On November 21, 2003, Cunningham refused to attend a meeting when instructed to do so by supervisor Linton. (Def. R. 56.1 ¶19). Cunningham does not dispute that he refused to do so, but explains that he refused because he was experiencing extreme emotional distress due to his supervisors' continued harassment.

Plaintiff says he felt "ill and threatened" and requested permission to go home (Pl. Ex. M). On December 29, 2003, Cunningham refused to speak with Con Edison Human Resources Representative David Burke (Carey Aff. Ex. U). Cunningham states that this was because defendant refused to permit him to be represented by his attorney at this meeting.

On January 12, 2004, plaintiff submitted a resignation letter to Con Edison. Plaintiff maintains that his resignation was involuntary and was a constructive discharge caused by defendant's retaliatory conduct. (Cunningham Aff. ¶30).

On February 25, 2004, plaintiff filed an amended complaint. On March 30, 2004, defendant filed its answer to the amended complaint. On May 14, 2004, defendant served plaintiff with a set or interrogatories and documents requests, including a requested copy of "each charge of discrimination filed by plaintiff with the U.S. Equal Employment Opportunity Commission ("EEOC")." On June 1, 2004, plaintiff served his response to interrogatory including a copy of the 2002 charge of discrimination under docket number 160-A2-00079.

Ariel Antonmarchi

Cunningham submits an affidavit from his co-worker, Ariel Antonmarchi, as evidence that Con Ed retaliated against employees who complained of discrimination, and specifically that Con Ed retaliated against Cunningham. Antonmarchi is a forty year old Puerto Rican male (Antonmarchi Aff. ¶1). He began working for Con Ed in July of 2000. He states that throughout the course of his employment he experienced discriminatory treatment on the basis of his race and national origin and that in October of 2000 he complained to Tabone that he was suffering race and national origin discrimination. (Id. at ¶5). Antonmarchi states that he continued to complain of discrimination to both Bagwell and Tabone. (Id. at ¶12).

In 2001 Antonmarchi met Cunningham when they worked together at the Van Nest location. (Id. at ¶6).

In July 2001, Antonmarchi states that a co-worker at the Van Nest location, Rosa Rodriguez, warned him to be careful because Con Ed was determined to get rid of him and Cunningham because they had complained of discrimination. (Id. at ¶10).

In August 2001 Antonmarchi reports that he was summoned to a meeting with Boland and Debastide, informed that he [Antonmarchi] and Cunningham were causing trouble by complaining about discrimination and warned that they would be removed from the department and given the least desirable assignments. (Id. at ¶11).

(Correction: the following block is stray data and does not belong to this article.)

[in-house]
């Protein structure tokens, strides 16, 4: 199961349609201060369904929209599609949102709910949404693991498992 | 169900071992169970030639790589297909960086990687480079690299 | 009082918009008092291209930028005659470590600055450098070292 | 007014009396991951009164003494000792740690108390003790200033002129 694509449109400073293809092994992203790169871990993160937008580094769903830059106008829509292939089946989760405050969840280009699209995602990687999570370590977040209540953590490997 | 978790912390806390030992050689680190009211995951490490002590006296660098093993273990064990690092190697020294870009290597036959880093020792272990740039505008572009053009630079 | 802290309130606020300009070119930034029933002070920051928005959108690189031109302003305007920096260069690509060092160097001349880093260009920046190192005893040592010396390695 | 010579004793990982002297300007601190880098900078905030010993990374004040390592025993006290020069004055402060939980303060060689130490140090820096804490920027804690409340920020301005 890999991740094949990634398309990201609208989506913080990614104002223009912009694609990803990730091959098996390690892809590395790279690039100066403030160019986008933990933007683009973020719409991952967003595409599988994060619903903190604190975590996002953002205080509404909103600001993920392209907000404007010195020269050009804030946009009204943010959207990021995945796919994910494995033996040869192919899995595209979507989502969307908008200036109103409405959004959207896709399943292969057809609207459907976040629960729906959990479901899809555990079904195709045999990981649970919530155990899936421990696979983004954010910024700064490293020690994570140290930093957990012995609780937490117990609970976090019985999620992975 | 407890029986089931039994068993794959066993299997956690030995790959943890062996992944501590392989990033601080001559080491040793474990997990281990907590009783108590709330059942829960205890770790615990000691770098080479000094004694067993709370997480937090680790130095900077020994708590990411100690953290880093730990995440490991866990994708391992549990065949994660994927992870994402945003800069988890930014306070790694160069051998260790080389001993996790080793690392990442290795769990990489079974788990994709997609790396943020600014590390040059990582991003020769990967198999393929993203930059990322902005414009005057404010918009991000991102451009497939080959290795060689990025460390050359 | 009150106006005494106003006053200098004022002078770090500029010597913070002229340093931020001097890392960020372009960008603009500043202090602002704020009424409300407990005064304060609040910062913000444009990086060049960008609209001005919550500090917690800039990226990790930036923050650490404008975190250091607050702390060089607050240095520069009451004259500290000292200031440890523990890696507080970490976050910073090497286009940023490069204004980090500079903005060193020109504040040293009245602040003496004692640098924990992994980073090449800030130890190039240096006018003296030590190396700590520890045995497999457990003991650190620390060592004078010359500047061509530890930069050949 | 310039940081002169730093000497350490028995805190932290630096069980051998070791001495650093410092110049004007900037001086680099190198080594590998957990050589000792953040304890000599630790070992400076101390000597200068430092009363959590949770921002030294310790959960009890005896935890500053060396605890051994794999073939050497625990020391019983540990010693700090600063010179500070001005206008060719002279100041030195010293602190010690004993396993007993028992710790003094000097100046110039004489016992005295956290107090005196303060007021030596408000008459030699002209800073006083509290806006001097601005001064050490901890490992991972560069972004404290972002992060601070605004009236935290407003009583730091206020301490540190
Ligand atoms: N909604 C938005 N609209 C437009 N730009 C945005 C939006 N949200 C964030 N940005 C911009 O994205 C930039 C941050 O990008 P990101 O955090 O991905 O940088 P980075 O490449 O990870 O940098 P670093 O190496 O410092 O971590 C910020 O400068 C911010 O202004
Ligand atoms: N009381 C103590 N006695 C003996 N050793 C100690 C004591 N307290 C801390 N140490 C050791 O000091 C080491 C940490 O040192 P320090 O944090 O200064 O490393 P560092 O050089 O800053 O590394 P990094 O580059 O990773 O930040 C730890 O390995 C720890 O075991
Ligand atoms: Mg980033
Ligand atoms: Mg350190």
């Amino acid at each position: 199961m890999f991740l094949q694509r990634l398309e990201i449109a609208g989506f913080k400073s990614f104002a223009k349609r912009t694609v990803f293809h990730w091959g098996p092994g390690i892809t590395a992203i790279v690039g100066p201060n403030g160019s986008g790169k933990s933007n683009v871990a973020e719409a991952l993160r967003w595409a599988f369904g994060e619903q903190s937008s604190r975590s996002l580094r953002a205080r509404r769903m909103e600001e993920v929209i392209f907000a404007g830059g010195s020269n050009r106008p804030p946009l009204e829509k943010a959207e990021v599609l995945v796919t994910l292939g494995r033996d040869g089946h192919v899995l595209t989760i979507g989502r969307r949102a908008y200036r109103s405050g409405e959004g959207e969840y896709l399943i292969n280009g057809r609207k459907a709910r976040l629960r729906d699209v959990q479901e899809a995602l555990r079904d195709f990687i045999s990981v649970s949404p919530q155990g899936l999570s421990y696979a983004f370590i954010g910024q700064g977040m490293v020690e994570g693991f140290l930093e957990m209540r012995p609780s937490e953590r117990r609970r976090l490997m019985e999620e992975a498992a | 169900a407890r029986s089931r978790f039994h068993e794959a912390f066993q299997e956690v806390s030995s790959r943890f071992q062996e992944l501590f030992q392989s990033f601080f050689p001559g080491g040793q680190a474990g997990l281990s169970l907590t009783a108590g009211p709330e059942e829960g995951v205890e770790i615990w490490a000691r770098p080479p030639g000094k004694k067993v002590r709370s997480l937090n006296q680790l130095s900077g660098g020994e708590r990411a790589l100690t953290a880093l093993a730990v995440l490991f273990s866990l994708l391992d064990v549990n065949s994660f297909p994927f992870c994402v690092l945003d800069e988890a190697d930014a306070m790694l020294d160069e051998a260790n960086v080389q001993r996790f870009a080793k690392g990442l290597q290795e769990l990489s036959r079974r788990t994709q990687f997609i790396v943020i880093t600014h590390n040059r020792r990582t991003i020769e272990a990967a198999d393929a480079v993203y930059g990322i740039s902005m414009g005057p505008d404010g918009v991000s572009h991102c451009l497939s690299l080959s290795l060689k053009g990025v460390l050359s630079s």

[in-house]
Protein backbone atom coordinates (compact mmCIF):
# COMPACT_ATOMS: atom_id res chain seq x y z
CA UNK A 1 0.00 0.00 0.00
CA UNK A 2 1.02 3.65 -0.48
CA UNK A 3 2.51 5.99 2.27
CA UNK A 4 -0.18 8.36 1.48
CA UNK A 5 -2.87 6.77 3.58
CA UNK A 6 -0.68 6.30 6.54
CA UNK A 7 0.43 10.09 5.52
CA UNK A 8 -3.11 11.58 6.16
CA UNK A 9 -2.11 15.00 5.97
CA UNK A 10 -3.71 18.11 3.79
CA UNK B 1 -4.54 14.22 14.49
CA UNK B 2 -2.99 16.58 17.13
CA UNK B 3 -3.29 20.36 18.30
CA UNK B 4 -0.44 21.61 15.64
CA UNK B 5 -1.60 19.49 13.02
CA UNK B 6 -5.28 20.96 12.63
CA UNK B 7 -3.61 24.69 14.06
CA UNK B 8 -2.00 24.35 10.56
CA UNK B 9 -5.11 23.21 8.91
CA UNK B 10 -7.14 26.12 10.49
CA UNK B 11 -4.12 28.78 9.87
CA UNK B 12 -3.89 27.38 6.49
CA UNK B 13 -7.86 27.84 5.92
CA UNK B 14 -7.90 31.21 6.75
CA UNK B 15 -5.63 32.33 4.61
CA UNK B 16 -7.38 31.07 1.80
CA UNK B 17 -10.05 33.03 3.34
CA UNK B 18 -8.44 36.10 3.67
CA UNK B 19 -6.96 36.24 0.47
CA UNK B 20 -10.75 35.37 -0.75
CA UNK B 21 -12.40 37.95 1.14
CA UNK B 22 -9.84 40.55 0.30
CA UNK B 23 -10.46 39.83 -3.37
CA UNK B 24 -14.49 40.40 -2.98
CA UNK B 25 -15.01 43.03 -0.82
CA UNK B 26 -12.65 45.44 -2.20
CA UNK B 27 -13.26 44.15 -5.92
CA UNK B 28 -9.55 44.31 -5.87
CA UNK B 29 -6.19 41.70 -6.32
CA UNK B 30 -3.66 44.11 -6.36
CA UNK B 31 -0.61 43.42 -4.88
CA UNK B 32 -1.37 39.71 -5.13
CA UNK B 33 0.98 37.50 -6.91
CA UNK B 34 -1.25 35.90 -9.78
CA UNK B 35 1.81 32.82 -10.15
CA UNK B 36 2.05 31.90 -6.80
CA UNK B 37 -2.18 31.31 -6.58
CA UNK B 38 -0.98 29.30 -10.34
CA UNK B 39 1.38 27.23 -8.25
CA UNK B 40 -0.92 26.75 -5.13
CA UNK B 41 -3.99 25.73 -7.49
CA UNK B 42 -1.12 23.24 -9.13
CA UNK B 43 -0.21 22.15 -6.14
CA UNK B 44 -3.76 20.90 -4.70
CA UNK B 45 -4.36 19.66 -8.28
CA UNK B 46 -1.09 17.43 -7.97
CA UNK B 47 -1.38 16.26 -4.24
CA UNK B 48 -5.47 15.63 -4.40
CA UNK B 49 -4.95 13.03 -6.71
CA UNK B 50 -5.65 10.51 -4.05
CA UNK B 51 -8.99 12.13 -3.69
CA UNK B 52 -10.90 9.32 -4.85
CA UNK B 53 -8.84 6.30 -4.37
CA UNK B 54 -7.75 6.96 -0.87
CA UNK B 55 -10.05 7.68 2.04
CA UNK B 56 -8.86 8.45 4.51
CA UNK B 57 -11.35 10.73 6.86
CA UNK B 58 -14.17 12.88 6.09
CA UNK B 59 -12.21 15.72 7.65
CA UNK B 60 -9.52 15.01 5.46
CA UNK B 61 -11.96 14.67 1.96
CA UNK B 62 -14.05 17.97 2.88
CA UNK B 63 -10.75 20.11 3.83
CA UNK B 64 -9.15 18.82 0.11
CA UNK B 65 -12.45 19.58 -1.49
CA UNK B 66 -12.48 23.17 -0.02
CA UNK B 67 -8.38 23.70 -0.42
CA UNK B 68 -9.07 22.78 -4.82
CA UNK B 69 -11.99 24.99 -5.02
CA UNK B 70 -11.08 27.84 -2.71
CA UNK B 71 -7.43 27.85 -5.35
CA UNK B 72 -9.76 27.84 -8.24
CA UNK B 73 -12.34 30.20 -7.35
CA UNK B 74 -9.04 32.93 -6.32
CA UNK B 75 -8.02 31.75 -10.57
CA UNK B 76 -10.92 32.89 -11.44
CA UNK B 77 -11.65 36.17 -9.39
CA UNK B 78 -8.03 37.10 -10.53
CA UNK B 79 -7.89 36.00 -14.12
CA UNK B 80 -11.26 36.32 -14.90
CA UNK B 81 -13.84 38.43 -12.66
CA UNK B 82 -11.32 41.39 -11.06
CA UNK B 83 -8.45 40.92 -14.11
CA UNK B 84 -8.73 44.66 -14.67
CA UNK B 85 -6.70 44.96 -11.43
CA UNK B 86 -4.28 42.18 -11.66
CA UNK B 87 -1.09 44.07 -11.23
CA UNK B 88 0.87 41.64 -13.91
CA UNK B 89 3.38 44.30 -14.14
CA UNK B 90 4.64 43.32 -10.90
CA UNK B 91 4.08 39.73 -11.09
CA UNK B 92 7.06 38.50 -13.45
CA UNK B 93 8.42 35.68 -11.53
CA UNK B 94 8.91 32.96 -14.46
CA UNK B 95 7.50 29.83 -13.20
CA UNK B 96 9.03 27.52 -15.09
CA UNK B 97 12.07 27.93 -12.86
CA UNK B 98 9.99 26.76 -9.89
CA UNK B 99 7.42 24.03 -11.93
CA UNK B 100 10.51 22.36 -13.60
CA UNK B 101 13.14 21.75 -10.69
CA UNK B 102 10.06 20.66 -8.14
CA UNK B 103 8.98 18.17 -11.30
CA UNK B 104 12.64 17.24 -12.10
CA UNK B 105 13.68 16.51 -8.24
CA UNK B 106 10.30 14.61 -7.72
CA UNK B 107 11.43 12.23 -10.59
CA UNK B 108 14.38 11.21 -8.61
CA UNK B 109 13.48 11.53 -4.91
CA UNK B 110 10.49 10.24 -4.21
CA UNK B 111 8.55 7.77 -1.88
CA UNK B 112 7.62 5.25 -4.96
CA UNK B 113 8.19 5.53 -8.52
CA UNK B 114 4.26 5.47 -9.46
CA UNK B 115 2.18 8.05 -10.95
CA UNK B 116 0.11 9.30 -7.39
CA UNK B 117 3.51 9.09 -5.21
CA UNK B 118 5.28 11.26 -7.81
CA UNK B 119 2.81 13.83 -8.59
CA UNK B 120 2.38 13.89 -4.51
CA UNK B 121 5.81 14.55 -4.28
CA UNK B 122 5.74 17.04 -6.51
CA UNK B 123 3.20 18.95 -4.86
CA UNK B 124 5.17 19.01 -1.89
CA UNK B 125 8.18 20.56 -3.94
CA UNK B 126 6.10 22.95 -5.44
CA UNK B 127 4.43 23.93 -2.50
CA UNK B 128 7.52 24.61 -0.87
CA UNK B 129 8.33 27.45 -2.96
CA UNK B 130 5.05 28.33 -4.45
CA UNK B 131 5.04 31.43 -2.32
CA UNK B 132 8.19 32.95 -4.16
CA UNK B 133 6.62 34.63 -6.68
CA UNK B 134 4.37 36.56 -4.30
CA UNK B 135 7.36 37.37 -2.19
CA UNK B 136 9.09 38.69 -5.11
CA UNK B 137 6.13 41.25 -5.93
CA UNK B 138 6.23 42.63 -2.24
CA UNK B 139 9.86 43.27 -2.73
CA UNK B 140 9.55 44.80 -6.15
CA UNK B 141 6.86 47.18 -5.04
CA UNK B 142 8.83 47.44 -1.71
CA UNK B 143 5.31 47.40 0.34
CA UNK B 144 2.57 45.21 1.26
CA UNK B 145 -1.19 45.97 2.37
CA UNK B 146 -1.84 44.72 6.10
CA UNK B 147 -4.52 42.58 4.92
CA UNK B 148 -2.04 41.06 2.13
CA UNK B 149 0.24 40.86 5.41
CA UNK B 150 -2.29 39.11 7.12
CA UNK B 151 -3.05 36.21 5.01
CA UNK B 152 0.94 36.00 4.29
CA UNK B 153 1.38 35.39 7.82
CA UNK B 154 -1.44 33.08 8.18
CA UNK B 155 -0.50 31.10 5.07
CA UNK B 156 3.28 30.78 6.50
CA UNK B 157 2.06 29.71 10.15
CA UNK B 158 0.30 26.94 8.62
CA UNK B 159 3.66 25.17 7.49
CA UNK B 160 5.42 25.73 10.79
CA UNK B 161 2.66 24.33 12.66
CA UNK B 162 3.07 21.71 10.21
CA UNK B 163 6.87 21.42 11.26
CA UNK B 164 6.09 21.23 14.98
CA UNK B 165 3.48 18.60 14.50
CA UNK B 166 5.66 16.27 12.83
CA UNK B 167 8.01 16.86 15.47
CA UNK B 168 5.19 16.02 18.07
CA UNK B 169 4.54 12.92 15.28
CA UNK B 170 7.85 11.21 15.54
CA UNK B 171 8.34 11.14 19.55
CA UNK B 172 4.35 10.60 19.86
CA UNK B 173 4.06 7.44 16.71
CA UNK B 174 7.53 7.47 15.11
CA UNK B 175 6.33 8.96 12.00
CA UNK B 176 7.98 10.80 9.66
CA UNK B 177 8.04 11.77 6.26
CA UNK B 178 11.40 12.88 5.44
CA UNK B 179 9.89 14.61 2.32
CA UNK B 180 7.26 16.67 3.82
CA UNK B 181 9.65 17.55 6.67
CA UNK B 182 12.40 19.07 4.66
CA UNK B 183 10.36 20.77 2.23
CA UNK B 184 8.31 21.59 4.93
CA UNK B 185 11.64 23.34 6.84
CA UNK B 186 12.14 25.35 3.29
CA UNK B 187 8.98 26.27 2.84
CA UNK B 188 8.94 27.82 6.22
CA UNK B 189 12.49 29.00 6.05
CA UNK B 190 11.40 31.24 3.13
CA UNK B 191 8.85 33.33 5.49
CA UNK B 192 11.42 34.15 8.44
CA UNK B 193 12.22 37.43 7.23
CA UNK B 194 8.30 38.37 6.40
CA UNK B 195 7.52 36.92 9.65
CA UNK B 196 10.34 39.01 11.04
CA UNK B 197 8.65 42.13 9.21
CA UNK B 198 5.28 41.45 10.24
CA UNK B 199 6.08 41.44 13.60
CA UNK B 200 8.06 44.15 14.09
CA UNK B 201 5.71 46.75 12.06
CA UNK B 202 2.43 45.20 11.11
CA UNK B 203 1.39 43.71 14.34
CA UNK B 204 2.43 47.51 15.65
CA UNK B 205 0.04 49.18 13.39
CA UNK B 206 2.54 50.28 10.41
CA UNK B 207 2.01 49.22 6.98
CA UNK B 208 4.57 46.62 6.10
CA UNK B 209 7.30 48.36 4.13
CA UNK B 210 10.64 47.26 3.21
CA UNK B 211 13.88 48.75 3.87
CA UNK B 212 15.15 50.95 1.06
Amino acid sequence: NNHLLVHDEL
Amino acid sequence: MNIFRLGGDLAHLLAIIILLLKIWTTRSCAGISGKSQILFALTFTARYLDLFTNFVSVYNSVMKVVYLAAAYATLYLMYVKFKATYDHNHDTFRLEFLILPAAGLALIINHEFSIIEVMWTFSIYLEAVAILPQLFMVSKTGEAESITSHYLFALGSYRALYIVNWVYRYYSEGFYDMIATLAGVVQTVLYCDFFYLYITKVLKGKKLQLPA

On October 18, 2002, Antonmarchi attended Cunningham's arbitration because he wished to testify on Cunningham's behalf. However, Antonmarchi asserts that he was not permitted to do so by defendant's representatives, including Delabastide. (Atonmarchi Aff. ¶17).

On July 27, 2002, one day prior to Cunningham's termination, Antonmarchi states that Bagwell called him to advise him that his investigation was complete he would receive a promotion (Id. at ¶18). However, Antonmarchi claims that when he met Bagwell the next day to sign some papers in connection with his promotion, Bagwell informed him that he was signing papers stating that Cunningham was disgruntled. (Id. at ¶19). When Antonmarchi refused to sign the papers, he claimed that Bagwell told him that his investigation was not complete. Three days later Antonmarchi claims Bagwell informed him he would not get a promotion. (Id. at ¶20).

On August 28, 2002, O'Donnell and Boland told Antonmarchi he was being terminated. Antonmarchi claims they told him this was due to his refusal to assist in the investigation of a co-worker. (Id. at ¶21).


Summary Judgment Standard

A court must grant a motion for summary judgment if the movant shows that "there is no genuine issue as to any material fact" and that "the moving party is entitled to a judgment as a matter of law." Fed. R. Civ. P. 56(c)). Summary judgment is appropriate "[w]hen the record taken as a whole could not lead a rational trier of fact to find for the non-moving party." Matsushita Elec. Indus. Co., Ltd. v. Zenith Radio Corp., 475 U.S. 574, 587 (1986). "The trial court's function in deciding such a motion is not to weigh the evidence or resolve issues of fact, but to decide instead whether, after resolving all ambiguities and drawing all inferences in favor of the non-moving party, a rational juror could find in favor of that party." Pinto v. Allstate Ins. Co., 221 F.3d 394, 398 (2d Cir. 2000). Although all facts and inferences therefrom are to be construed in the light most favorable to the party opposing the motion, see Harlen Assocs. v. Vill. of Mineola, 273 F.3d 494, 498 (2d Cir. 2001), the nonmoving party must raise more than just "metaphysical doubt as to the material facts," Matsushita, 475 U.S. at 586.